The CFP used its powers to censure psychologist Rozangela Justino in 2009 for conducting reparative therapy for homosexual clients who wished it, and ordered its Rio de Janeiro division to enforce the ruling prohibiting the treatment.

Recent studies indicate that some homosexuals can learn to resist their homosexual urges and even develop opposite-sex attraction through therapy. The American Psychological Association claims the existing evidence is not sufficient to determine the efficacy of such therapy,  although it admits that among those who have received it, “some individuals modified their sexual orientation identity (i.e., group membership and affiliation), behavior, and values (Nicolosi, Byrd, & Potts, 2000).”

The World Health Organization continues to recognize the category of “Egodystonic homosexuality” for those who suffer from unwanted same-sex attraction, and also recognizes the use of therapy in such cases.

It also recognizes “sexual relationship disorder,” in which sexual orientation interferes with existing relationships. Transvestitism and transsexualism are also acknowledged as mental disorders by the organization.

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South African mom files ‘wrongful life’ lawsuit on behalf of Downs son

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By Thaddeus Baklinski

A South African woman has launched a "wrongful life" lawsuit against the Cape Town-based Foetal Assessment Centre, claiming a failure to inform her that the child she was carrying was at risk of having Down Syndrome prevented her from aborting her baby.

A twist in this lawsuit is that, unlike other "wrongful birth" lawsuits, the mother in this case missed the time limit to file the claim on her own behalf, so she is asking the South African Constitutional Court to allow her to sue the center for “wrongful life” on behalf of her now-born son.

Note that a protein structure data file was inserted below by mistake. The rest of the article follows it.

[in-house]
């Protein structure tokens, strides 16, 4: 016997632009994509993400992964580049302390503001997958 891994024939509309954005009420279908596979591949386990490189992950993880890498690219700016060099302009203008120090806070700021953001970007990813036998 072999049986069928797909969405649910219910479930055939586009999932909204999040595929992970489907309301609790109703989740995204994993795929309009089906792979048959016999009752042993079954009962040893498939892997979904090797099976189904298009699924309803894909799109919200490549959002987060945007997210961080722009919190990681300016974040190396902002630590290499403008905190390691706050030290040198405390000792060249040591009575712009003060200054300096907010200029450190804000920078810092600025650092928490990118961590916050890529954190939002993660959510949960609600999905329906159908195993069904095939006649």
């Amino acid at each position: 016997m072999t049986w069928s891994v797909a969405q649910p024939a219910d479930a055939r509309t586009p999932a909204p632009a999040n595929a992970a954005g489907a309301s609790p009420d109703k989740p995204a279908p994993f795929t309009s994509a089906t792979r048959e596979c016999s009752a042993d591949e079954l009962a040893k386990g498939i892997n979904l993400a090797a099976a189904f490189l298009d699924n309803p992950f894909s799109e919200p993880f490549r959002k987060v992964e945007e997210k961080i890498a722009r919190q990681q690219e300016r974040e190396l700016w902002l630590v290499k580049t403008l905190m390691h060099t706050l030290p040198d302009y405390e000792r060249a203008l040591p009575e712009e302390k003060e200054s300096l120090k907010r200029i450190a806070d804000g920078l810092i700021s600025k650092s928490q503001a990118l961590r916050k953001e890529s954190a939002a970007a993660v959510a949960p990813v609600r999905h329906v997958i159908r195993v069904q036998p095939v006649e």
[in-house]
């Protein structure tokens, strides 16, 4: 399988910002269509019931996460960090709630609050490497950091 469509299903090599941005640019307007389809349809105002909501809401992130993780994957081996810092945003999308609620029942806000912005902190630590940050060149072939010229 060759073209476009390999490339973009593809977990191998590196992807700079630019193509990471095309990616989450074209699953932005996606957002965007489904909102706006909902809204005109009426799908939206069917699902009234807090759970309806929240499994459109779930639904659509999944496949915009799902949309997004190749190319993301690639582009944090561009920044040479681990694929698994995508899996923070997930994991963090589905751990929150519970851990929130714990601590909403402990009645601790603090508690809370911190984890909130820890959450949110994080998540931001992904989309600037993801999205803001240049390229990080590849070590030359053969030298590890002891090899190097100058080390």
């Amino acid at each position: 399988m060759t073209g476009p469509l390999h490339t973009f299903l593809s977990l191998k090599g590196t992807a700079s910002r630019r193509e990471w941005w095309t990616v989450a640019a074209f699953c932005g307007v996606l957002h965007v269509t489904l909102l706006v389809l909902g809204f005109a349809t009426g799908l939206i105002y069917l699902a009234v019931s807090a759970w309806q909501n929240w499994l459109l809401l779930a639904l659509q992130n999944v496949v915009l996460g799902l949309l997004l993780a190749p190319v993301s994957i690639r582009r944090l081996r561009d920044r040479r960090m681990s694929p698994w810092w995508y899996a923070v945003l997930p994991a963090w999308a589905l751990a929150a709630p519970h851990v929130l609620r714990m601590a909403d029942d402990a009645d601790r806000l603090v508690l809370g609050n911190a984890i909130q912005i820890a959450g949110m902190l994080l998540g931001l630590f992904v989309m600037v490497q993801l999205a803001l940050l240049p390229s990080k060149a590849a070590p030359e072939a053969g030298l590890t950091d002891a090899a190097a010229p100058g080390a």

“You have a duty to tell my mother carrying me that I'm malformed so that she can make an informed decision as to whether or not to carry me to term,” the statement of claim against the Foetal Assessment Centre reads, according to SABC News.

“It is not as if the foetus is sort of putting up its hand and saying why you didn’t destroy me," the mother's lawyer, Paul Hoffman, explained to Deputy Chief Justice Dikgang Moseneke. "The foetus is complaining that its malformation, its development is the result of the bad advice that was given.”

The SABC report did not say what compensation the woman is seeking.

The scope of the case is similar to that of a New Zealand couple who won a lawsuit claiming monetary compensation after a routine 20 week ultrasound scan failed to discover that their daughter had spina bifida.

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The mother, whose name has not been released, claimed that the continuance of the pregnancy was a “personal injury,” and, had she been given the correct diagnosis after that scan, she would have aborted her daughter.

"We consider that the continued pregnancy of the appellant following a misdiagnosis in the 20 week scan is capable of being an injury suffered by the appellant,” the court ruled, and directed the New Zealand Accident Compensation Corporation (ACC) to make the woman eligible for compensation for the ongoing surgical and physiotherapy expenses incurred by their child.

New Zealand disability advocate Mike Sullivan said the underpinning attitude behind the decision is that those with disability, both born and unborn, are seen as a burden on society.

“This is what happens,” Sullivan said, when “the children become reduced to nothing – wrong even to exist.”